Every year, thousands of newly-seasoned college freshmen are supposed to return home for Thanksgiving to reunite with their high school friends, share their college stories with family, eat lots of food, and end their long-distance relationships. However, a new report from the University of Chicago’s Center for Interdisciplinary Inquiry and Innovation in Sexual and Reproductive Health points towards a new Thanksgiving trend: high school sweethearts are sticking it through the mid-quarter holiday.
“I’m shocked. Like, what the fuck is this?” said first-year Srihari Kejriwal, who has remained single for his entire life. “All the second-years promised me that the hot women in my house would be single after Thanksgiving. I was even told that they’d be looking for break-up hook-ups during ninth week! I feel violated!”
The Center’s report found that while 96% of UChicago first-years ended their high-school relationships over Thanksgiving break in previous years, only 38% did so this year. When asked to explain the new phenomenon, Dr. Erik Montgomery, the report’s author, explained: “I can only presume that these teenage romantics have found new ways of pleasing each other over long-distances, or at least have found ways to guilt themselves into continuing their relationships into the new year.”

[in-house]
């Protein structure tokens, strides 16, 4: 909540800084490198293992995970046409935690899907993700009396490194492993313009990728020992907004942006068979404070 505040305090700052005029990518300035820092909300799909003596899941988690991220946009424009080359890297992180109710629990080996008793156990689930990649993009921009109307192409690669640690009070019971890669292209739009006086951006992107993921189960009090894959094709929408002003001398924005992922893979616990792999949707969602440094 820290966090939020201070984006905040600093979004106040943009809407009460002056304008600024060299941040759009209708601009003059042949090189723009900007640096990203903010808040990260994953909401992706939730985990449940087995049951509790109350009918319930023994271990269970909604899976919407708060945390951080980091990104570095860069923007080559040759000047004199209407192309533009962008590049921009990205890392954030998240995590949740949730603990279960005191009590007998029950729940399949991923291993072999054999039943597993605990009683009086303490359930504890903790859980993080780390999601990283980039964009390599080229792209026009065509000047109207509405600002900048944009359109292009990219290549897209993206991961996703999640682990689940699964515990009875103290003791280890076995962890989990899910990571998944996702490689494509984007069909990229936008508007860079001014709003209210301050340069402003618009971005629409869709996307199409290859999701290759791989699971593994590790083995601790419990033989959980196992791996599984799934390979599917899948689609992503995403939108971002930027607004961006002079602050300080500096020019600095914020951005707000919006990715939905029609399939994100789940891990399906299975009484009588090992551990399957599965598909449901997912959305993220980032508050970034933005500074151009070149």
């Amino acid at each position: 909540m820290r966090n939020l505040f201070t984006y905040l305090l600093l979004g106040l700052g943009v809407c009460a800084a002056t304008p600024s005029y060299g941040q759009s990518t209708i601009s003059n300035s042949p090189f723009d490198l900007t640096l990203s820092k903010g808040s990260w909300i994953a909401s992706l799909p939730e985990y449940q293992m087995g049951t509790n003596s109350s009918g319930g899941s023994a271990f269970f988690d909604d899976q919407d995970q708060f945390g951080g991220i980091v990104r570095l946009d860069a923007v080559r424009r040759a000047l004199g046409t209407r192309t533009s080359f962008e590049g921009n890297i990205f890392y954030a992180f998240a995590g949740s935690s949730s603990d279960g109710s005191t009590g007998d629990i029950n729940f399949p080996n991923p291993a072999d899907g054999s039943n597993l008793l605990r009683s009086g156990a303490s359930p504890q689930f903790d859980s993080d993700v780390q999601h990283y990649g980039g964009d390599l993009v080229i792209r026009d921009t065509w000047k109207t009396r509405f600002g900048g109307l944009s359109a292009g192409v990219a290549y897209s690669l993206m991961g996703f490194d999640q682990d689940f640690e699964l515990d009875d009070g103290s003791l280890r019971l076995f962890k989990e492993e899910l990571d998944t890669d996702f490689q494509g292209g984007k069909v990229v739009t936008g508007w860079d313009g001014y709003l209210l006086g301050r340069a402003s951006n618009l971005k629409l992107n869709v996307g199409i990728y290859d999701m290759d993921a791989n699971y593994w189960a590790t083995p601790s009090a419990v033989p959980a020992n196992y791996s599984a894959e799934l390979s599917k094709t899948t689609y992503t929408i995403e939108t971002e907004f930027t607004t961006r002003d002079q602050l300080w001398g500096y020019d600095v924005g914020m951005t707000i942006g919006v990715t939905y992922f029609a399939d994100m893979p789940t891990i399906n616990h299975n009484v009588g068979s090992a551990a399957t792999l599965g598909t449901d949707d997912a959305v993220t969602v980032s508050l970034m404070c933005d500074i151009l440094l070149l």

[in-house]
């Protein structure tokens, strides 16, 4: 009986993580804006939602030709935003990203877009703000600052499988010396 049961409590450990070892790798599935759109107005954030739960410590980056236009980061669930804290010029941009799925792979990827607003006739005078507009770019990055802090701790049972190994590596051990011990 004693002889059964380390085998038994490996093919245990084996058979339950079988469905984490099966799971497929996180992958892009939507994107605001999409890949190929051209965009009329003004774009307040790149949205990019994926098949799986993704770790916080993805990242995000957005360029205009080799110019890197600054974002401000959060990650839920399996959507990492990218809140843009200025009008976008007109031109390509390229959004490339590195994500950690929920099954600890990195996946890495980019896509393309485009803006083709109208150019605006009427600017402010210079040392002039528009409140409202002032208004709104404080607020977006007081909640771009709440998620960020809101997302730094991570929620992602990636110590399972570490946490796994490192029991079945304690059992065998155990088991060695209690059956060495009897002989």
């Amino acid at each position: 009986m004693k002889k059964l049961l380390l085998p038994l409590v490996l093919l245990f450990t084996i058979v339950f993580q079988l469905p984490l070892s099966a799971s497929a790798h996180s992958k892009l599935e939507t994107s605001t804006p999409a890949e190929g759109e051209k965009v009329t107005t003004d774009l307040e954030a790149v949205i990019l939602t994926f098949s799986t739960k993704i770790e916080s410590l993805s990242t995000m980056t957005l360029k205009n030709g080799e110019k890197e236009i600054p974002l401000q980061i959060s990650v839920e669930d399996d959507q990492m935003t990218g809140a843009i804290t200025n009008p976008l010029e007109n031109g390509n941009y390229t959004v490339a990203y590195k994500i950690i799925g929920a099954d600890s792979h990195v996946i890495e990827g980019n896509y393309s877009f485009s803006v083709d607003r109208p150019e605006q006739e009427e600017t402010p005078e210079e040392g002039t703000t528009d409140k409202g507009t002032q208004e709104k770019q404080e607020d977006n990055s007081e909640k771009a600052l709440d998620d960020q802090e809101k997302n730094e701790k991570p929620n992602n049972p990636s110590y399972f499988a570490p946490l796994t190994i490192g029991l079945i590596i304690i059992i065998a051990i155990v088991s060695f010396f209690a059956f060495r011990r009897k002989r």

First-year Ana Yu, who had just returned from a trip home over break, corroborated this theory. “I had everything planned out. I was going to meet my boyfriend Wednesday night when I got home, then break the bad news. But, when I started to talk to him, he just ripped his shirt off, and boy was he hot. I’m talking full six-pack, nice tan, and very energetic. You don’t really see that from any UChicago guys.”
On the flip side, first-year Alan Blumfield explained his tip for mitigating a Thanksgiving disaster: “My friends were warning me that my girlfriend might break-up with me over break, so I just made sure to make every moment count. I skipped class to fly home early and get the finest chocolates and roses. I even went out of my way to steal that Russian vodka from my parents’ cellar. Let’s just say, this holiday season, I sacrificed some head and ate out as much as possible. Must’ve been a memorable experience 'cause she and I are still together.”
Not everyone on-campus is upset over these developments. James Nondorf, Dean of Admissions and Financial Aid, told the Shady Dealer that the College received a substantial uptick in transfer applications following Thanksgiving break. “Hey, if kids wanna maintain their relationships by coming to the same college, who am I to judge?”
At press time, Srihari was seen leading a group of single first-years back to their dorms, remarking, “Don’t worry y’all, we’ll get ‘em in winter quarter!”